Trucks at Work

New highway improvement shop hangs out its shingle

A new “one stop shop” opened its digital doors this week to help state highway officials and others build better roads at lower cost, find ways to reduce traffic congestion, and beef up roadway safety.

Called the National Operations Center of Excellence or “NOCoE,” it will serve as an “electronic forum” for lack of a better term to provide what its founders describe as an “array” of peer exchanges, webinars, assessments, on-call assistance, and training on topics such as integrated corridor management, active traffic management, traffic management centers, and incident response.

“It’s our goal to provide support and information about effective operations and management practices, so transportation agencies can better utilize taxpayer dollars,” noted Dennis Motiani (at left), the former assistant commissioner for transportation systems management for the New Jersey Department of Transportation who will serve as the NOCoE’s first executive director. “The knowledge sharing benefits of the Center are critically important as we enter a period of rapid technological shifts in transportation.”

Formed in just two years by the American Association of State Highway and Transportation Officials (AASHTO), the Institute of Transportation Engineers (ITE) and the Intelligent Transportation Society of America with support from the Federal Highway Administration (FHWA), the NOCoE is designed to serve the needs of both public and private entities working to improve the operational performance of the transportation system.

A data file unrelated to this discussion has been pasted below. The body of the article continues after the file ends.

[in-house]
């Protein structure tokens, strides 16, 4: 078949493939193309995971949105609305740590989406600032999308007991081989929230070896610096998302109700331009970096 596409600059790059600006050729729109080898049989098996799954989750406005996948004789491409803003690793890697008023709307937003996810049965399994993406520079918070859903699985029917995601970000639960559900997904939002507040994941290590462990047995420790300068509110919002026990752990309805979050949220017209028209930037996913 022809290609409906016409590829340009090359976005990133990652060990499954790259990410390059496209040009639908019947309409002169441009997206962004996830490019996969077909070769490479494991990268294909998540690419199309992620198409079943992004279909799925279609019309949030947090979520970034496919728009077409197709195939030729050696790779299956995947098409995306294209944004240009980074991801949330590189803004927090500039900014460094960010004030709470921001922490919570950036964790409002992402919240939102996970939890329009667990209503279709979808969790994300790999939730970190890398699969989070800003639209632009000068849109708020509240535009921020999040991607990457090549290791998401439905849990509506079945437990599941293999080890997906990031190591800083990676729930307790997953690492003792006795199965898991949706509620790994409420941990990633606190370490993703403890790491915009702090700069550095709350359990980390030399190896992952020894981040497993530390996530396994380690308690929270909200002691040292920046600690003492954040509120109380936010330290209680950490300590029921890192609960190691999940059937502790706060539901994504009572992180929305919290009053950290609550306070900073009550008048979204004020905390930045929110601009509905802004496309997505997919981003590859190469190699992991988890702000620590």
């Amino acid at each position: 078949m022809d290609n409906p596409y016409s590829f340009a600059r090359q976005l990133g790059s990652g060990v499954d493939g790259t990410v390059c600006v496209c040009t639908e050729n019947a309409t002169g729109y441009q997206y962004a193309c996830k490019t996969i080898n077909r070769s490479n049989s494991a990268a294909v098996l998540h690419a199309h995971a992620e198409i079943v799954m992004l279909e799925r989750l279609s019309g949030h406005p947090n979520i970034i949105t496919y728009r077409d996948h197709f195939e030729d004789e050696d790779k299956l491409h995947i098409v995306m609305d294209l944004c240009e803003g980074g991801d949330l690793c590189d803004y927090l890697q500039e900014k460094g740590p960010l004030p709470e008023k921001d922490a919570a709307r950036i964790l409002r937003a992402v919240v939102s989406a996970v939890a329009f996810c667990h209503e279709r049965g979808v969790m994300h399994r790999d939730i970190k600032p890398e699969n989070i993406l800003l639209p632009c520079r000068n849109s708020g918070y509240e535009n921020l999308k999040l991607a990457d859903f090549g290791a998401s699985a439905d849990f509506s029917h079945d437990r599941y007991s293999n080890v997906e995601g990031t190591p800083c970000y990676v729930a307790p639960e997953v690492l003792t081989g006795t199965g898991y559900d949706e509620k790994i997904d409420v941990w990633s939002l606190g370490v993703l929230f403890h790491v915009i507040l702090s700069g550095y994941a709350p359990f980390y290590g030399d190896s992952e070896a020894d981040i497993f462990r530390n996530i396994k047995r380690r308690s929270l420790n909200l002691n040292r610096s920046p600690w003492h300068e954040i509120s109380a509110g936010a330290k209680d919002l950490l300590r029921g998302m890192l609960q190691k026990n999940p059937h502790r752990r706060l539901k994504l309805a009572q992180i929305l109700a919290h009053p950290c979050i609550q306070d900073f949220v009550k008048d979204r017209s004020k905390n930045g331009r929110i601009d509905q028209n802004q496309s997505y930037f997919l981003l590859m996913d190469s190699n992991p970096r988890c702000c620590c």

“Our expectation is that the Center will provide resources to improve the transportation experience of the traveling public to enable them to get where they want to go in a timely, safe, and reliable manner,” added Thomas Brahms, ITE’s executive director and CEO.

“This new partnership brings together the transportation community’s different perspectives by sharing best practices, good and bad experiences to form lessons learned as well as engaging a network of peers to improve the operation of the transportation system for all users,” he noted.

And boy oh boy is such information sharing needed, especially in light of the current state of our roadway infrastructure. Consider some of these stark facts collected The Road Information Program (TRIP):

  • About 14% of America’s major roads are in poor condition.
  • Driving on roads in need of repair costs U.S. motorists $94 billion a year; the tab for extra vehicle repairs and operating costs, which translates into some $444 extra per motorist annually.
  • About 25% of America’s bridges are structurally deficient or functionally obsolete.
  • Some 44% of America’s major urban highways are congested, with traffic congestion costing American motorists $121 billion a year in wasted time and fuel.
  • Vehicle travel on America’s highways increased by 38% from 1990 to 2012, while new road mileage increased by only 4%.
  • By 2030, TRIP expects a further 25% increase in overall traffic and a 64% increase in large commercial truck traffic.

Let’s hope the new NOCoE shop helps foster some new ideas – and hopefully low cost ideas at that – to help our nation solve some of those pressing transportation issues.

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